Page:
Two local bloggers from Mission Viejo Patch swept the "Best News/Political Blog" category. Shripathi Kamath, blogger and and resident of Mission Viejo since 1997, took home first place for his contemplative post on the life of Alan Turing. The post reflects on the magnitude of Turing's accomplishments as the father of modern computing and how those accomplishments were diminished because he was openly gay. Kamath's writing strikes the perfect balance of historical frankness and modern advocacy as he mourns Turing's untimely death and highlights discoveries in the field of computer science.
Patch Blogger Dan Avery took home second place in the category for his chilling post on the investigation of University of California at Irvine Professor Rainer Reinscheid, who wrote down violent fantasies following the death of his son. Dan reflected on the public's rush to declare Reinscheid guilty and cited his own experience with writing down violent fantasies after the tragic murders of his sister and niece years before.
In addition to the Mission Viejo bloggers, Rancho Santa Margarita Patch Local Editor Martin Henderson, who was recently recognized as Online Journalist of the Year by the L.A. Press Club, took third place for "Best Feature Story" for his article on the tragic suicide of a local man who jumped off of a bridge.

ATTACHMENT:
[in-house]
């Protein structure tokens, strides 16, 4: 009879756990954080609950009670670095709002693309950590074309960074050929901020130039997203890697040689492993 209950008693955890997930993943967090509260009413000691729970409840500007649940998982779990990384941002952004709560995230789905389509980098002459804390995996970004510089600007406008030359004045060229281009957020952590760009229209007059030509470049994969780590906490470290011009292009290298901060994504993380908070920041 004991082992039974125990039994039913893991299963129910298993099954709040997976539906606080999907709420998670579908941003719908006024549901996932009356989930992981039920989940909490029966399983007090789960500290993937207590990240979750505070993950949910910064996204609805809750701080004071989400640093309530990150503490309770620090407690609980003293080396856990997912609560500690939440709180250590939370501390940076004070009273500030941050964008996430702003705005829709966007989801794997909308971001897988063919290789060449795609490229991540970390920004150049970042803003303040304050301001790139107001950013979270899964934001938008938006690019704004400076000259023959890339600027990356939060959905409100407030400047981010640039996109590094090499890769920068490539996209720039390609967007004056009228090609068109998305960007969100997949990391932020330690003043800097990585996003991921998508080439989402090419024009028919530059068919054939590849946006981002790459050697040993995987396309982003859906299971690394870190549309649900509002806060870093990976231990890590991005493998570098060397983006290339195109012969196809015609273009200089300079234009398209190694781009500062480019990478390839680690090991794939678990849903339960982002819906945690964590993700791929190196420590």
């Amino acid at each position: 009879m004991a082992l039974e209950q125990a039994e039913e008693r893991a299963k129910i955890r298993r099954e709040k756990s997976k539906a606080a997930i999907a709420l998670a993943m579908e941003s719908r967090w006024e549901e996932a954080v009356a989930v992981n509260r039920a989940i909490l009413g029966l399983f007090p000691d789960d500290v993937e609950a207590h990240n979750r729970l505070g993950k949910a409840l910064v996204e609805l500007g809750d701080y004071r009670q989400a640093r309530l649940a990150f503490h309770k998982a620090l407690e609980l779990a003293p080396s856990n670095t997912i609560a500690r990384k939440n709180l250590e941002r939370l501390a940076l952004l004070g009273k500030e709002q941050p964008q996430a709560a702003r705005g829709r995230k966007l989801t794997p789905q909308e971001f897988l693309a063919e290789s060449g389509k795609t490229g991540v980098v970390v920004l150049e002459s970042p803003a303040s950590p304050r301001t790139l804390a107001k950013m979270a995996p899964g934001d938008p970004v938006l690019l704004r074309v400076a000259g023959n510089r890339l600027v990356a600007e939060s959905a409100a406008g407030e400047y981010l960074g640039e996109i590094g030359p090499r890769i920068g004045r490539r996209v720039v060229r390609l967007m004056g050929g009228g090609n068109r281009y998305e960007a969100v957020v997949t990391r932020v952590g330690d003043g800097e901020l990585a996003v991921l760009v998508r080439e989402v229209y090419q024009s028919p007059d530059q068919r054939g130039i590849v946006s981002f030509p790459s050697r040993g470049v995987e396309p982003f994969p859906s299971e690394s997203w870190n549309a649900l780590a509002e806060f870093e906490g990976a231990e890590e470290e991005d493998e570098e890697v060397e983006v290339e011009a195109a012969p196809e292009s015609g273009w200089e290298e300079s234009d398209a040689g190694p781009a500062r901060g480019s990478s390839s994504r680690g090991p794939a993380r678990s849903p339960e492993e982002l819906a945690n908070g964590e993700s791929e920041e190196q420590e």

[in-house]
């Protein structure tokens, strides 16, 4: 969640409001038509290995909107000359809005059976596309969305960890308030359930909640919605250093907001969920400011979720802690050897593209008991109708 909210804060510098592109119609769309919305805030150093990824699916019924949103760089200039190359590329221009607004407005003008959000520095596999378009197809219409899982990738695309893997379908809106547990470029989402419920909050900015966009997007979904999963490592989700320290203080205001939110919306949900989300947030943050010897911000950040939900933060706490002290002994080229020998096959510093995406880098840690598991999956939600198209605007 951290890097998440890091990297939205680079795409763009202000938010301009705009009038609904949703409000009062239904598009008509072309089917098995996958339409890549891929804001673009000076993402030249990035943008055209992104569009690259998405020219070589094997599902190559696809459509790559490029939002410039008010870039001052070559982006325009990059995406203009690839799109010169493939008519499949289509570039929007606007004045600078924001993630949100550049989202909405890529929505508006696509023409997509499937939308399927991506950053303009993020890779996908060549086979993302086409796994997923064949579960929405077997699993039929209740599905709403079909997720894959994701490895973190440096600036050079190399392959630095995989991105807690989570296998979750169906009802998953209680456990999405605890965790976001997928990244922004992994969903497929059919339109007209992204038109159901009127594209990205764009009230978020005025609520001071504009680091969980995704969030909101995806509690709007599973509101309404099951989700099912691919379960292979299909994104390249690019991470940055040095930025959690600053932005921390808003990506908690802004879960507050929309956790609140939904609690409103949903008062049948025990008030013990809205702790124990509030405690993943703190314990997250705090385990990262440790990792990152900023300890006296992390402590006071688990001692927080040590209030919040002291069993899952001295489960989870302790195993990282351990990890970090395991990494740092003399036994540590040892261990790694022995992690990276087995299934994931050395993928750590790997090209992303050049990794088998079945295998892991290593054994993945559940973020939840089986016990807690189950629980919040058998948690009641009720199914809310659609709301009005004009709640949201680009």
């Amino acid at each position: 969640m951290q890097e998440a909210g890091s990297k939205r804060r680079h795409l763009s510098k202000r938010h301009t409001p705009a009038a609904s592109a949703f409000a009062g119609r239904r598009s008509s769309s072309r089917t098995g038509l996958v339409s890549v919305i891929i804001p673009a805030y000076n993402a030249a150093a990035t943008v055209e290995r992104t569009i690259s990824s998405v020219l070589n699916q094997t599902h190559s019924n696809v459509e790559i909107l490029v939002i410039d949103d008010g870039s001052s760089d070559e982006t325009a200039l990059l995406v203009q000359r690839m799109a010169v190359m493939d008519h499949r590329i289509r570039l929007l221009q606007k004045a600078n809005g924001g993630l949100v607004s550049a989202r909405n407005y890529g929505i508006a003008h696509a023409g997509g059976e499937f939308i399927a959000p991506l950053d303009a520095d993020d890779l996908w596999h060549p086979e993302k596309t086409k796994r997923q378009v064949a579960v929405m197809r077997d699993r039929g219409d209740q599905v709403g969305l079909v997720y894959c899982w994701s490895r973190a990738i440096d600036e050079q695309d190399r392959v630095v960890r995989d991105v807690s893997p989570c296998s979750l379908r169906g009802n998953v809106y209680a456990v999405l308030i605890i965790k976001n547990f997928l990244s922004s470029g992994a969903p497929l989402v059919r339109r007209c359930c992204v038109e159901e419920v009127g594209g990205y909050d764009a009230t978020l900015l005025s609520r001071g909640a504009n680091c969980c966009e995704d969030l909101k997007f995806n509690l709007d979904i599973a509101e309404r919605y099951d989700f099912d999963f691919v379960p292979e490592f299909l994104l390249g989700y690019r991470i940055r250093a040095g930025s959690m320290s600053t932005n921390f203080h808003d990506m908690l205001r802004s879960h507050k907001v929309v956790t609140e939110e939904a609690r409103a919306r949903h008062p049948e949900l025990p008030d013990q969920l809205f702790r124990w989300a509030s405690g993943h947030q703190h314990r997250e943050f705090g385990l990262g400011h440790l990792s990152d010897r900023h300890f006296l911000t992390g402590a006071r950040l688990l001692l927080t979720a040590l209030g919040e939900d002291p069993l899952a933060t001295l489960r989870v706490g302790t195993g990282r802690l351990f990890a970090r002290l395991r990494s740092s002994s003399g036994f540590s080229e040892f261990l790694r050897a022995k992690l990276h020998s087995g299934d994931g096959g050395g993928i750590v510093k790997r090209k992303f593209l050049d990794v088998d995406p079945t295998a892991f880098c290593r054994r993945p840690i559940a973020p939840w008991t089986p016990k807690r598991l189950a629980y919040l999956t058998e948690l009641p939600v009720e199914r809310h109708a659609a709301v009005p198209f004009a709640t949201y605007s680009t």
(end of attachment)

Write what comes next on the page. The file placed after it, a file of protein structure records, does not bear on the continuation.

In other categories, Los Alamitos-Seal Beach Patch contributor John Crandall won third place for Best News Story for his piece on the first day of school in Los Alamitos. Also on Los Alamitos-Seal Beach Patch, users Johnny Newnes and Nicole Mynott, who blog under the joint name Confessions of Two College Foodies, shared the third place prize for Best Food Blog for their regular posts on recipes and local food reviews.
From all of us at Patch, a big congratulations to the winners for their phenomenal work!
Sometimes when reading stories that involve a lot of statistics, it can be difficult to navigate the murky pool of numbers in which the real story lies. We become bogged down in percentages and ratios, and in our frustration (or at least in mine), close that particular tab.
But thanks to the ceaseless wonders of technological development, our jobs as readers are rendered easy with infographics and data visualizations that help us understand the story.
Check out these visualizations created by Marion Patch Editor Brian Morelli with data from the Iowa Department of Public Health on same-sex marriage licenses in the third state to legalize it.